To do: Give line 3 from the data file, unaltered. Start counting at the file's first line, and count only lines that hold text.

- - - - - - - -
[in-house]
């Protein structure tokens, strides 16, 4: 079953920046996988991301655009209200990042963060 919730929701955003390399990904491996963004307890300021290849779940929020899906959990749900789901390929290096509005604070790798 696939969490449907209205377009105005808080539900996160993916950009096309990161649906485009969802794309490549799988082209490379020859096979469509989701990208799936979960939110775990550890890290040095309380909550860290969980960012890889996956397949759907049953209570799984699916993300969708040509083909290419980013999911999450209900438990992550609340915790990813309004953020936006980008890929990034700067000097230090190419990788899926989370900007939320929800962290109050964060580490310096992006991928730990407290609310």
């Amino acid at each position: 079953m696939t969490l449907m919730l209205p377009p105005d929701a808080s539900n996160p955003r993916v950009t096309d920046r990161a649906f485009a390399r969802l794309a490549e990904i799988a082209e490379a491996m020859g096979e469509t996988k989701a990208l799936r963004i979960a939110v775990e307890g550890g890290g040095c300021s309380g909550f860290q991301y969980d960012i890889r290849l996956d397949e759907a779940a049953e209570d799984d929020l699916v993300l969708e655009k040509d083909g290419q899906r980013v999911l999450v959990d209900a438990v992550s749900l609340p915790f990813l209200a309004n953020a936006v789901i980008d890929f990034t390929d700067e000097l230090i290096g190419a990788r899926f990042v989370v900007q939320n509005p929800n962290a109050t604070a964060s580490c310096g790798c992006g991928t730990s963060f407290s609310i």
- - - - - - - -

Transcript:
């Amino acid at each position: 079953m696939t969490l449907m919730l209205p377009p105005d929701a808080s539900n996160p955003r993916v950009t096309d920046r990161a649906f485009a390399r969802l794309a490549e990904i799988a082209e490379a491996m020859g096979e469509t996988k989701a990208l799936r963004i979960a939110v775990e307890g550890g890290g040095c300021s309380g909550f860290q991301y969980d960012i890889r290849l996956d397949e759907a779940a049953e209570d799984d929020l699916v993300l969708e655009k040509d083909g290419q899906r980013v999911l999450v959990d209900a438990v992550s749900l609340p915790f990813l209200a309004n953020a936006v789901i980008d890929f990034t390929d700067e000097l230090i290096g190419a990788r899926f990042v989370v900007q939320n509005p929800n962290a109050t604070a964060s580490c310096g790798c992006g991928t730990s963060f407290s609310i």